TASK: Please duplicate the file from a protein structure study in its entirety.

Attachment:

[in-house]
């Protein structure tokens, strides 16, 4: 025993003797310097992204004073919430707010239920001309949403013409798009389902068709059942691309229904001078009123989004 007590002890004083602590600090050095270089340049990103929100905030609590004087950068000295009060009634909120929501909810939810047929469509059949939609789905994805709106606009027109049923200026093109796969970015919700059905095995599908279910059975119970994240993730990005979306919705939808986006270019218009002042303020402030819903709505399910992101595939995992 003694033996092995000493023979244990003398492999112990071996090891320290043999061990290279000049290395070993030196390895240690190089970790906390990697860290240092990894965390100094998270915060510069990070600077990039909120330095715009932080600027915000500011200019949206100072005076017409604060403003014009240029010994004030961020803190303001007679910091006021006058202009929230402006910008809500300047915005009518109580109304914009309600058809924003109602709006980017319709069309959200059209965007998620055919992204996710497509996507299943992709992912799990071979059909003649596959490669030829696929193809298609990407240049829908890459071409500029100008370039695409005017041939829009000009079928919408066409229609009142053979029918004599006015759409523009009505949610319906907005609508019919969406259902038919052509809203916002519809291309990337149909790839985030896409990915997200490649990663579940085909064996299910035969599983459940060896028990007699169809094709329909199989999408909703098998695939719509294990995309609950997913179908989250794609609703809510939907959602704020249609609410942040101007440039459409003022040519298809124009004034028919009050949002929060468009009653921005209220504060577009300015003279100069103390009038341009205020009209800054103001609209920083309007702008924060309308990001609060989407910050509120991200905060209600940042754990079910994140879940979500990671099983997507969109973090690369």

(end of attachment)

[in-house]
């Protein structure tokens, strides 16, 4: 025993003797310097992204004073919430707010239920001309949403013409798009389902068709059942691309229904001078009123989004 007590002890004083602590600090050095270089340049990103929100905030609590004087950068000295009060009634909120929501909810939810047929469509059949939609789905994805709106606009027109049923200026093109796969970015919700059905095995599908279910059975119970994240993730990005979306919705939808986006270019218009002042303020402030819903709505399910992101595939995992 003694033996092995000493023979244990003398492999112990071996090891320290043999061990290279000049290395070993030196390895240690190089970790906390990697860290240092990894965390100094998270915060510069990070600077990039909120330095715009932080600027915000500011200019949206100072005076017409604060403003014009240029010994004030961020803190303001007679910091006021006058202009929230402006910008809500300047915005009518109580109304914009309600058809924003109602709006980017319709069309959200059209965007998620055919992204996710497509996507299943992709992912799990071979059909003649596959490669030829696929193809298609990407240049829908890459071409500029100008370039695409005017041939829009000009079928919408066409229609009142053979029918004599006015759409523009009505949610319906907005609508019919969406259902038919052509809203916002519809291309990337149909790839985030896409990915997200490649990663579940085909064996299910035969599983459940060896028990007699169809094709329909199989999408909703098998695939719509294990995309609950997913179908989250794609609703809510939907959602704020249609609410942040101007440039459409003022040519298809124009004034028919009050949002929060468009009653921005209220504060577009300015003279100069103390009038341009205020009209800054103001609209920083309007702008924060309308990001609060989407910050509120991200905060209600940042754990079910994140879940979500990671099983997507969109973090690369």